After a year of operation, there was a perception of general improvement in most levels of the hospital's function and activities. It was also during this time, under hospital director Dr. Adriano dela Paz that the hospital started with a new name, the East Avenue Medical Center (EAMC), which denoted a new ray of hope from the 'people power' fever.
Thus, the concerted effort of the whole EAMC management and staff started to bear fruit. The results spoke highly of their achievements, as follows: a) upgrading of patient care and health delivery both in quality and quantity b) continuing education and development training of both professional and administrative manpower c) maintenance, repair, and replacement of old and worn-out hospital facilities d) more vigorous programs with attractive incentives for clinical investigations and research by health entrepreneurs (EAMC investigators consistently won several top awards in nationally conducted research contests for various specialties).
Today, the EAMC, under the dynamic leadership of Dr. Roland Cortez, stands out among its contemporary and boasts of modern facilities and equipment. Guided by a new mission, the hospital aims to provide quality tertiary level healthcare services to all patients, grant training to medical and allied healthcare professionals in compliance with DOH standards, and conduct relevant and bioethical researches towards the further upliftment of healthcare delivery.
The EAMC currently averages 76 daily hospital admissions and about 497 outpatient services. Annually, it accommodates approximately 1,862 surgical procedures, 16,390 x-ray procedures, 2,696 ultrasound procedures, and attends to about 70,630 emergency room patients.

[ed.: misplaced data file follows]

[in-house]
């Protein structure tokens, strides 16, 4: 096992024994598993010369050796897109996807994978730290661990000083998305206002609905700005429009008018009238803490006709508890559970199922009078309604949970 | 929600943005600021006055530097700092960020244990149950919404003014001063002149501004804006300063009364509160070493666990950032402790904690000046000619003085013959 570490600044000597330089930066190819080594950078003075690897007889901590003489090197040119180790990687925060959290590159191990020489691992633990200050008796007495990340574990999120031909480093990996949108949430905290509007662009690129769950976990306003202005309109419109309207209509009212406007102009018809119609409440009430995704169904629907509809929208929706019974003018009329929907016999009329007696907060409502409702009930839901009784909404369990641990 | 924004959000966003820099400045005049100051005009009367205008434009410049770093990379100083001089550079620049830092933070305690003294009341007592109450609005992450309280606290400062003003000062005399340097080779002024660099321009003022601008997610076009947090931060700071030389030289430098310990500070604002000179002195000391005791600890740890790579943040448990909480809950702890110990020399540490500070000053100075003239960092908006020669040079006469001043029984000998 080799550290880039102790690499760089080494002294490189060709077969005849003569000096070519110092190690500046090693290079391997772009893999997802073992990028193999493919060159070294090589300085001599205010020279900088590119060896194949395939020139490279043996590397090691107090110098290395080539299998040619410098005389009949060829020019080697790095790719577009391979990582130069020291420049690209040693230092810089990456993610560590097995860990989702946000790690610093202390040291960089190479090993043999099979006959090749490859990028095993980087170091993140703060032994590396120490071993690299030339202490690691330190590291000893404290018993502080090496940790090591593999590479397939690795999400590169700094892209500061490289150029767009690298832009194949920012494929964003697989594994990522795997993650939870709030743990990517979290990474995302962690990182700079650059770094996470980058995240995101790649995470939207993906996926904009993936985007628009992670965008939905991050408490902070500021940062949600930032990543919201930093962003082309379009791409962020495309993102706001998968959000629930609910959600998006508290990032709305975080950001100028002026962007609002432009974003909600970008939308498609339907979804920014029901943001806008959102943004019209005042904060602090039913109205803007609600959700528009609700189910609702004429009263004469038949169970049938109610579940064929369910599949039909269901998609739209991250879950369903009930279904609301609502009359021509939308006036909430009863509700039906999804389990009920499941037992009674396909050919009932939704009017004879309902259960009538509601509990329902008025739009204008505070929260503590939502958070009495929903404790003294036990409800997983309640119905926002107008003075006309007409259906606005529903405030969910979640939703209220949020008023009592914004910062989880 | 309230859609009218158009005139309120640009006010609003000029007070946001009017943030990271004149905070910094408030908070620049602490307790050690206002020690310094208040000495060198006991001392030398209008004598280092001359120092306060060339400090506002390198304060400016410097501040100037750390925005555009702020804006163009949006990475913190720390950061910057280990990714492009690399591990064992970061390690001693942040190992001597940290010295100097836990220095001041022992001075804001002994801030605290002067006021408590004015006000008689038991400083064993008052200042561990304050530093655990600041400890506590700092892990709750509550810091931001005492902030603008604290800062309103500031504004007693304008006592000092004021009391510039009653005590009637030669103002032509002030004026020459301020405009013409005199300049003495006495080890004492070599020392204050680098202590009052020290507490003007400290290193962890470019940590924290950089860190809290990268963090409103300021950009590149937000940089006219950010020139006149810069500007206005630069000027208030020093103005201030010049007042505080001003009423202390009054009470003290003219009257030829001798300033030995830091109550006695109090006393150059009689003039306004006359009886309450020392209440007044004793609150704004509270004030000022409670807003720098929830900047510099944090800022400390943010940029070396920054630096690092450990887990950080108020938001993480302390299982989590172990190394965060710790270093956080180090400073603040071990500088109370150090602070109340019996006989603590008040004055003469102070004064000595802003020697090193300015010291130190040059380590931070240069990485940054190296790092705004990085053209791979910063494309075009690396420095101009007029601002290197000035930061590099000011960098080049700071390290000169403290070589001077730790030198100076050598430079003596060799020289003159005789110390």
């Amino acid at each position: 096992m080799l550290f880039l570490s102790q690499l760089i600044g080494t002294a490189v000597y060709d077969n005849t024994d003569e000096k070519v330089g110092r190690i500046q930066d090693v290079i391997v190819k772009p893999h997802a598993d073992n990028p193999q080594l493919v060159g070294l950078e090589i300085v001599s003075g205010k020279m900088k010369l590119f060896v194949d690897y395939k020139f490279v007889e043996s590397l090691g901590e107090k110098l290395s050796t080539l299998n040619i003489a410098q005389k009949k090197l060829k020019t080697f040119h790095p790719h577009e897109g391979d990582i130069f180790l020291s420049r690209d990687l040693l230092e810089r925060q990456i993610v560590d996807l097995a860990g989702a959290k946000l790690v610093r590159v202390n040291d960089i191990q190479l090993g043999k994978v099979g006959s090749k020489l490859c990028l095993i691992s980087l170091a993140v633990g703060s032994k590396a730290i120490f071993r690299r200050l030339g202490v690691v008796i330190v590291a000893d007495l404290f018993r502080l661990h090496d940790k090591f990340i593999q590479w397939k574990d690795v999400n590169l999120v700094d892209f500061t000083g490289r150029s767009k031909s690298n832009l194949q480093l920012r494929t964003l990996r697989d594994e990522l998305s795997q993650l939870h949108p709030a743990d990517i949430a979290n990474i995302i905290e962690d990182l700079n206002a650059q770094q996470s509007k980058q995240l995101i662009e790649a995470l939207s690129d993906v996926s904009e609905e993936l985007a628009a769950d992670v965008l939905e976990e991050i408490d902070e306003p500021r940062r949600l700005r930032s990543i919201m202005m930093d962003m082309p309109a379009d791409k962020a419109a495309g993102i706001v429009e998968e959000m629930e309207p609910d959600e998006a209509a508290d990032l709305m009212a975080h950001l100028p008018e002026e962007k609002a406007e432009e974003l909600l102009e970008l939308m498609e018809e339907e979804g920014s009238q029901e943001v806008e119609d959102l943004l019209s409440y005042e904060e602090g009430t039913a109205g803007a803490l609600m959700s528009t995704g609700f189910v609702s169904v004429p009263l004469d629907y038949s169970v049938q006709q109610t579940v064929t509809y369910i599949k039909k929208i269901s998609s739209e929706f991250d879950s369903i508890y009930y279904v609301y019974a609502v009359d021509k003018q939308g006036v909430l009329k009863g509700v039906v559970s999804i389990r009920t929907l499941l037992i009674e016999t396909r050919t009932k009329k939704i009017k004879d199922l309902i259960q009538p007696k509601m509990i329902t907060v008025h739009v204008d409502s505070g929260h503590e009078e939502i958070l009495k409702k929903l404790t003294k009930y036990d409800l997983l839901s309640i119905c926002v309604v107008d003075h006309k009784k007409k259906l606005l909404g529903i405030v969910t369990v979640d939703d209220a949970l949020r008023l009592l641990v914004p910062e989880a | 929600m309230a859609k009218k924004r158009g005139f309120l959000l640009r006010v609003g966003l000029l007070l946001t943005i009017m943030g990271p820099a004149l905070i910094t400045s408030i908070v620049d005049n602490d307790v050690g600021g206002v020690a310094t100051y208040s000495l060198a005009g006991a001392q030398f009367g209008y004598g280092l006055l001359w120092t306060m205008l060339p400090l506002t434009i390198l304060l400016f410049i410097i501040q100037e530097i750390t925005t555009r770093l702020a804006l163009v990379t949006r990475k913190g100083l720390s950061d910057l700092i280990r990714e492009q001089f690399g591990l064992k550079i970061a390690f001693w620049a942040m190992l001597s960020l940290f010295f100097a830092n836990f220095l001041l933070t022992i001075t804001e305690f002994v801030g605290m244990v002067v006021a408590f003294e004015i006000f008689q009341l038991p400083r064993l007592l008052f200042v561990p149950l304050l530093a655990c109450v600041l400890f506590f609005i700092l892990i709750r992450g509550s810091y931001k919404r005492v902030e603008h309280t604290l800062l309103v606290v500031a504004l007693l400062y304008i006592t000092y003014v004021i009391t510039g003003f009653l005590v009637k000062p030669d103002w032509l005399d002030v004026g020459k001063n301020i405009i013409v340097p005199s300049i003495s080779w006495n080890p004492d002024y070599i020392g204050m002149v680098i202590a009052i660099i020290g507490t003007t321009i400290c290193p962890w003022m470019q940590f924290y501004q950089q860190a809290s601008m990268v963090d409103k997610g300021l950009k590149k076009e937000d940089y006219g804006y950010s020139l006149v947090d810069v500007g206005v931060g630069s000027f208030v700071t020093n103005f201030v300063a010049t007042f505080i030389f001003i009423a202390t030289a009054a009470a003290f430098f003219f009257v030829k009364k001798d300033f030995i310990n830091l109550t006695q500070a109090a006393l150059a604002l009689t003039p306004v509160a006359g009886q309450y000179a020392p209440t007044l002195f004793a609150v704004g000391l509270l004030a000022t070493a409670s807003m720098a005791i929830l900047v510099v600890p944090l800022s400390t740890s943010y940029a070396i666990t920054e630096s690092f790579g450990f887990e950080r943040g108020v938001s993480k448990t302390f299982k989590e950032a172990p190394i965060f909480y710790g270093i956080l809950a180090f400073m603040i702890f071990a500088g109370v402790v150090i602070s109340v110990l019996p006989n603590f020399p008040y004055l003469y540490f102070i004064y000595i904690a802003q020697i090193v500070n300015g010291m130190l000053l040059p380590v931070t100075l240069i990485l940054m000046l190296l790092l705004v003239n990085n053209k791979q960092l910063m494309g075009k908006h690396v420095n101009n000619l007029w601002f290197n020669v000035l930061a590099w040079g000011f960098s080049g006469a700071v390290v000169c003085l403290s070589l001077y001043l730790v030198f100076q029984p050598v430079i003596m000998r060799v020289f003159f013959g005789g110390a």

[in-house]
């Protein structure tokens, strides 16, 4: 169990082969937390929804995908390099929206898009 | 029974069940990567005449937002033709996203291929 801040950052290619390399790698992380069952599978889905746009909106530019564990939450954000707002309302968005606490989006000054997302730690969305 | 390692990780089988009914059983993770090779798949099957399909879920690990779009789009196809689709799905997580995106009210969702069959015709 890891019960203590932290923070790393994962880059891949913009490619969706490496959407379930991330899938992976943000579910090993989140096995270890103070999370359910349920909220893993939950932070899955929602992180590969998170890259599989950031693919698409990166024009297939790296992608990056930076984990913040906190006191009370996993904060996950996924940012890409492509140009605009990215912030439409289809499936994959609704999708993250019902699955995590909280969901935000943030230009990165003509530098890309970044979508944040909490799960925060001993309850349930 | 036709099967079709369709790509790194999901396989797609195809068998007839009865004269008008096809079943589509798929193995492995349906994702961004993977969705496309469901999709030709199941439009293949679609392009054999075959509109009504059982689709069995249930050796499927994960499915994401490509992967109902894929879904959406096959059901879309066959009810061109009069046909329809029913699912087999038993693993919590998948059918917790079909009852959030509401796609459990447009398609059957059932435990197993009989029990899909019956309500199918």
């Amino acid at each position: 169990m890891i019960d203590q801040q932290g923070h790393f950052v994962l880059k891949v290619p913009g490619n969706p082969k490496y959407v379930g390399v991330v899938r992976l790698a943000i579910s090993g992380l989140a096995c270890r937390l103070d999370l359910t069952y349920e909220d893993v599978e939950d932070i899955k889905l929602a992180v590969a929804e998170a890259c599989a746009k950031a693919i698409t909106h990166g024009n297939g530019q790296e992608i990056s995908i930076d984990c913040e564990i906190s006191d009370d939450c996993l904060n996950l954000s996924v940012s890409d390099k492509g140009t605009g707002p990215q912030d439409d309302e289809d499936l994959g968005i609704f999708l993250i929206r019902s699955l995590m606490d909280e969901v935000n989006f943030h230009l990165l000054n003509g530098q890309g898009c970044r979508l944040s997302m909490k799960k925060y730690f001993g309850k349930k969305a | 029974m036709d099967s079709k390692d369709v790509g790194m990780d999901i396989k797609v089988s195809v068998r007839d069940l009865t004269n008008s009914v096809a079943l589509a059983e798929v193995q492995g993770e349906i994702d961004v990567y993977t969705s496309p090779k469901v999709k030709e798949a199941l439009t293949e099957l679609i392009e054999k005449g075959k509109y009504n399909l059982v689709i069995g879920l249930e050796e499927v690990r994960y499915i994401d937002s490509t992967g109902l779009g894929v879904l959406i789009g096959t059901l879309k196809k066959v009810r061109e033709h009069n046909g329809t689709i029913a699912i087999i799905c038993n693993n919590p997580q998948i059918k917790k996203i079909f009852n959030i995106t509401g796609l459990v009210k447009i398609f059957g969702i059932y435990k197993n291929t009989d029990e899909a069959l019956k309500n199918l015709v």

Various renovations and reconstruction of hospital wards and facilities have characterized the past years. Some of the state-of-the-art equipment the hospital has acquired includes gastro videoscope, 45 computer units, urology machine, burn unit equipment, and magnetic resonance imaging (MRI).
Some of the departments that were refurbished were pediatrics, operating and delivery rooms. Hospital corridors were also repainted as a start of total hospital restoration program. The full wing of the Intensive Care Unit was also renovated. Soon, the sixth floor and the southwest area of the fifth floor will be available for occupancy.
Another change was the transfer of the chapel to the first floor to be more accessible. The hospital chaplain is on call 24-hours a day and performs daily mass services.
Also, employees established a hospital cooperative. This enabled them to purchase basic necessities at a much lower prices. The latest welcome innovation in the hospital is the setting up of a restaurant at the second floor. Aside from giving employees more and varied menu choices, it can help save on hospital expenses because it can accommodate meetings or any special functions, which are traditionally held outside the hospital.
Indeed, the new EAMC is slowly gaining ground and heading toward to its vision of being a premier tertiary category hospital of the DOH.
- Donato Dennis B. Magat. Health Beat Magazine Issue no. 44. Department of Health of the Philippines. (Accessed on May 27, 2010).